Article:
As reported in The Lancet Oncology by Gu et al, interim analyses of the phase III CHART trial have shown improved radiographic progression-free survival and overall survival with the novel androgen receptor inhibitor rezvilutamide vs bicalutamide when both were combined with androgen-deprivation therapy (ADT) in patients with high-volume metastatic hormone-sensitive prostate cancer.
The open-label trial included 654 patients from sites in China, Poland, Czech Republic, and Bulgaria. They were randomly assigned between June 2018 and August 2020 to receive ADT (surgical ADT, luteinizing hormone-releasing hormone agonist, or antagonist) plus either rezvilutamide at 240 mg (n = 326) or bicalutamide at 50 mg (n = 328) once daily in 28-day treatment cycles until disease progression or unacceptable toxicity. The dual primary endpoints were radiographic progression-free survival assessed by blinded independent review committee and overall survival in the intention-to-treat population. Overall, 90% of patients in each group were from China.
Progression-Free and Overall Survival
At the preplanned interim analysis for radiographic progression-free survival, median follow-up was 21.2 months (interquartile range [IQR] = 16.6–25.8 months). Median radiographic progression-free survival was not reached (95% CI = not reached–not reached) in the rezvilutamide group vs 25.1 months (95% CI = 15.7 months–not reached) in the bicalutamide group (hazard ratio [HR] = 0.44, 95% CI = 0.33–0.58, P < .0001). Rates at 2 years were 72.3% vs 50.0%. Hazard ratios were 0.40 (95% CI = 0.30–0.54) among patients from China and 0.87 (95% CI = 0.39–1.96) among those from other regions.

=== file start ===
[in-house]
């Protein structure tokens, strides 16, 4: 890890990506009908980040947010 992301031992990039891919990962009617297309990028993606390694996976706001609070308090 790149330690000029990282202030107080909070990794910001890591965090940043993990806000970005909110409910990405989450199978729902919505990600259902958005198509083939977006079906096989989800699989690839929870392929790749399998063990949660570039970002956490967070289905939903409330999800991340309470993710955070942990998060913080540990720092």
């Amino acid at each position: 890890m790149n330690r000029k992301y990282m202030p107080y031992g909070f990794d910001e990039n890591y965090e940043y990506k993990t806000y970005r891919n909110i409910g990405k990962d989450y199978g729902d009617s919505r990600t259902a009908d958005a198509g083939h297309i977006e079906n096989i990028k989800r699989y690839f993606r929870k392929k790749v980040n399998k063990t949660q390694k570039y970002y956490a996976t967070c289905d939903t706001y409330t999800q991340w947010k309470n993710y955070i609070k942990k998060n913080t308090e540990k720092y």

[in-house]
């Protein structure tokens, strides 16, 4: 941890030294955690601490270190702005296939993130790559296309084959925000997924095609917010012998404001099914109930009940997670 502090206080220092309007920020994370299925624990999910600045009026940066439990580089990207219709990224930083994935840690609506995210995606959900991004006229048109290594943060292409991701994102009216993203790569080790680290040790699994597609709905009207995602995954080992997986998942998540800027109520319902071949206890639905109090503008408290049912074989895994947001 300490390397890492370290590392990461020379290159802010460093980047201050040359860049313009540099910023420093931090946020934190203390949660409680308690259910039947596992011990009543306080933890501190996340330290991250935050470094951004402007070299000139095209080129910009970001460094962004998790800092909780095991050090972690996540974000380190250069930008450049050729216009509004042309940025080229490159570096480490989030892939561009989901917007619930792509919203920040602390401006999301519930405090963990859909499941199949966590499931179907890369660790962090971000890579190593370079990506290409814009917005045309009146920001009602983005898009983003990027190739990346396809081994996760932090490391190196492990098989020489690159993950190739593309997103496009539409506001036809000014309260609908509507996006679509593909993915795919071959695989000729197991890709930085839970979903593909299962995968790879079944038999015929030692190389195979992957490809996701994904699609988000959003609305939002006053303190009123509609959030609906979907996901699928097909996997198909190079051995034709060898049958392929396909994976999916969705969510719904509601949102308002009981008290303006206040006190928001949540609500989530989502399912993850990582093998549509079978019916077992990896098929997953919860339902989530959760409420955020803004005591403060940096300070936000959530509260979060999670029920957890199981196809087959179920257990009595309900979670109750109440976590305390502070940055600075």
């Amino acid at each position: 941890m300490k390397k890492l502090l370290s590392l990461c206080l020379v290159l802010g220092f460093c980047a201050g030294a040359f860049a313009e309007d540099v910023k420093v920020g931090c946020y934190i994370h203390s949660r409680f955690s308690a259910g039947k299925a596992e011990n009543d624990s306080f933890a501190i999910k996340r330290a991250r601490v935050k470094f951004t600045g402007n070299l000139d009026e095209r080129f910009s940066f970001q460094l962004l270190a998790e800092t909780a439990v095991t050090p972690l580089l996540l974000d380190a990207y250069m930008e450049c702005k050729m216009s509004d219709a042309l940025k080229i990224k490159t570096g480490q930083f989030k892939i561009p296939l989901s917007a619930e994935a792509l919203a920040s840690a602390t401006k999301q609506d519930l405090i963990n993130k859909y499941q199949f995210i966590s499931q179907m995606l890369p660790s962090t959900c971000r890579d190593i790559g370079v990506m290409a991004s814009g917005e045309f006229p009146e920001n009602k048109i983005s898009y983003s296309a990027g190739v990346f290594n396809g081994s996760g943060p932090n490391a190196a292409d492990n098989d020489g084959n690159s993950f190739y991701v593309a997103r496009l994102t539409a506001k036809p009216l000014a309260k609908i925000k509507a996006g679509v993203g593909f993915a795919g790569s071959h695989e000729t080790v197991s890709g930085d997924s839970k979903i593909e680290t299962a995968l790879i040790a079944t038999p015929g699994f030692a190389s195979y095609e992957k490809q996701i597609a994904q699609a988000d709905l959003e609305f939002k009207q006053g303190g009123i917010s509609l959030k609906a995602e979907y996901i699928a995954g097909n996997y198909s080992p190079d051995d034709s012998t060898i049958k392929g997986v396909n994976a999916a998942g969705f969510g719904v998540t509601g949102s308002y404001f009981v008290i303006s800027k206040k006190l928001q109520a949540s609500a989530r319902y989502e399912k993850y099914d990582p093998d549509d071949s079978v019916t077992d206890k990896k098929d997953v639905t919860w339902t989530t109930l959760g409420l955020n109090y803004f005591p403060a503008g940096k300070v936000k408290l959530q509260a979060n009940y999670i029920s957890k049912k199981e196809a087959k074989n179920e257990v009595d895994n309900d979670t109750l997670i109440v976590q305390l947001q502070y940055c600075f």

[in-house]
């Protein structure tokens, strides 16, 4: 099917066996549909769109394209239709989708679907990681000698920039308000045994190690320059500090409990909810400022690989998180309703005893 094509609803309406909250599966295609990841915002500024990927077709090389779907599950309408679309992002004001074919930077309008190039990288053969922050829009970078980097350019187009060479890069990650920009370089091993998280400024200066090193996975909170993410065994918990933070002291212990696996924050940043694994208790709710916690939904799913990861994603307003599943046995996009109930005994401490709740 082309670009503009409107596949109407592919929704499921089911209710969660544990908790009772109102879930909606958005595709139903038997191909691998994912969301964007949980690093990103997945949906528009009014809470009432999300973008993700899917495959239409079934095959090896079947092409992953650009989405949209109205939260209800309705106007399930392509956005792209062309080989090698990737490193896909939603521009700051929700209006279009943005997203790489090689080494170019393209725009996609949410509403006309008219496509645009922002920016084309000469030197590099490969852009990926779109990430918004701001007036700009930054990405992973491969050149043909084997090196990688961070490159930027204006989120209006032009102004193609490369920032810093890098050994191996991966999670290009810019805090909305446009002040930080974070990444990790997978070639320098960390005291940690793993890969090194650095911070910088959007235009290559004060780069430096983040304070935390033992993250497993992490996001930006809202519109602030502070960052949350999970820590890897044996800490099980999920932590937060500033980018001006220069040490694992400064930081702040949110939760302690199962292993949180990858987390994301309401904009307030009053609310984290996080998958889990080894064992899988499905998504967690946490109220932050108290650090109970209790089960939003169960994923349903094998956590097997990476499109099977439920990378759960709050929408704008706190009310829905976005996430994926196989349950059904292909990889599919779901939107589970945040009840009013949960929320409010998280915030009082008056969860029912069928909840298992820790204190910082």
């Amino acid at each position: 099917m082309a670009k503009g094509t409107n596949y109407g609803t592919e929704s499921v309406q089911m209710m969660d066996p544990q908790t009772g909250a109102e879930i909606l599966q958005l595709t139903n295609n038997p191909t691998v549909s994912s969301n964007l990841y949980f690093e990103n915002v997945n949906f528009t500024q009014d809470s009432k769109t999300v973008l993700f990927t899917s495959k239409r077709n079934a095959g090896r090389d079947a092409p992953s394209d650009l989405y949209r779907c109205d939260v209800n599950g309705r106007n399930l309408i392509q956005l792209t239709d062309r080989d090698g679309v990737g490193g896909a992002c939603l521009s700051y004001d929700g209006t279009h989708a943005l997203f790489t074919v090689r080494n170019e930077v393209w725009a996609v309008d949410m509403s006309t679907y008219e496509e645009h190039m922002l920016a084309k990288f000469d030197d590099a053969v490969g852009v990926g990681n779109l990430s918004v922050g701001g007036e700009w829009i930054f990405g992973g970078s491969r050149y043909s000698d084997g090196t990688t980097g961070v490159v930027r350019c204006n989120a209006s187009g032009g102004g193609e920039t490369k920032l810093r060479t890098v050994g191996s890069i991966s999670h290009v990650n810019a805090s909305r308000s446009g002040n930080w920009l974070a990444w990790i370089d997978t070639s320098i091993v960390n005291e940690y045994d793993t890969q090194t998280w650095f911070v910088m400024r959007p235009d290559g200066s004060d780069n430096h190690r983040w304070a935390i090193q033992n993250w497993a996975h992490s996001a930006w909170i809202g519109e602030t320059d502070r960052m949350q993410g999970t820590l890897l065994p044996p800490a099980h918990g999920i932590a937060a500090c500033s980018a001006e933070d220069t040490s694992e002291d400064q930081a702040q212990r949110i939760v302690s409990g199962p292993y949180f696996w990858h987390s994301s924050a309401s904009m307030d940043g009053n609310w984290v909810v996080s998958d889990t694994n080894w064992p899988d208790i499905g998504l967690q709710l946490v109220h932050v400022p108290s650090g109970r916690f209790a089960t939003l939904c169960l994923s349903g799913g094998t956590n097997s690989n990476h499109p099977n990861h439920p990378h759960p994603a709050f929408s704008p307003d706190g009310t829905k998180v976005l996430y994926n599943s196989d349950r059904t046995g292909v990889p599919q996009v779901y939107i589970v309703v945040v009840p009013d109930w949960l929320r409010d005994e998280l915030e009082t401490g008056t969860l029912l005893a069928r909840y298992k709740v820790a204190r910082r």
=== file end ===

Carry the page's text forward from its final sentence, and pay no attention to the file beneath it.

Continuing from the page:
At the preplanned interim analysis for overall survival, median follow-up was 29.3 months (IQR = 21.0–33.3 months). Death had occurred in 25% of patients in the rezvilutamide group vs 38% of patients in the bicalutamide group (HR = 0.58, 95% CI = 0.44–0.77, P = .0001). Median overall survival was not reached (95% CI = not reached to not reached) vs not reached (95% CI = 36.2 months to not reached). Rates at 2 years were 81.6% vs 70.3%. Hazard ratios were 0.55 (95% CI = 0.40–0.74) among patients from China and 0.85 (95% CI = 0.39–1.87) among patients from other regions.
The most common grade ≥ 3 adverse events in the rezvilutamide group were hypertension (8% vs 7% of the bicalutamide group), hypertriglyceridemia (7% vs 2%), increased body weight (6% vs 4%), anemia (4% vs 5%), and hypokalemia (3% vs 1%). Serious adverse events were reported in 28% vs 21% of patients and were considered related to treatment in 4% vs 3%. Adverse events led to discontinuation of treatment in 2% of patients in each group. One treatment-related death was observed, due to an unknown specific cause in a patient in the bicalutamide group.
The investigators concluded, “In the two interim analyses, rezvilutamide plus ADT significantly improved radiographic progression-free survival and overall survival compared with bicalutamide plus ADT in patients with high-volume, metastatic, hormone-sensitive prostate cancer, with a tolerable safety profile.”
Dingwei Ye, MD, of the Department of Urology, Fudan University Shanghai Cancer Center, is the corresponding author for The Lancet Oncology article.
Disclosure: The study was funded by Jiangsu Hengrui Pharmaceuticals. For full disclosures of the study authors, visit thelancet.com.The content in this post has not been reviewed by the American Society of Clinical Oncology, Inc. (ASCO®) and does not necessarily reflect the ideas and opinions of ASCO®.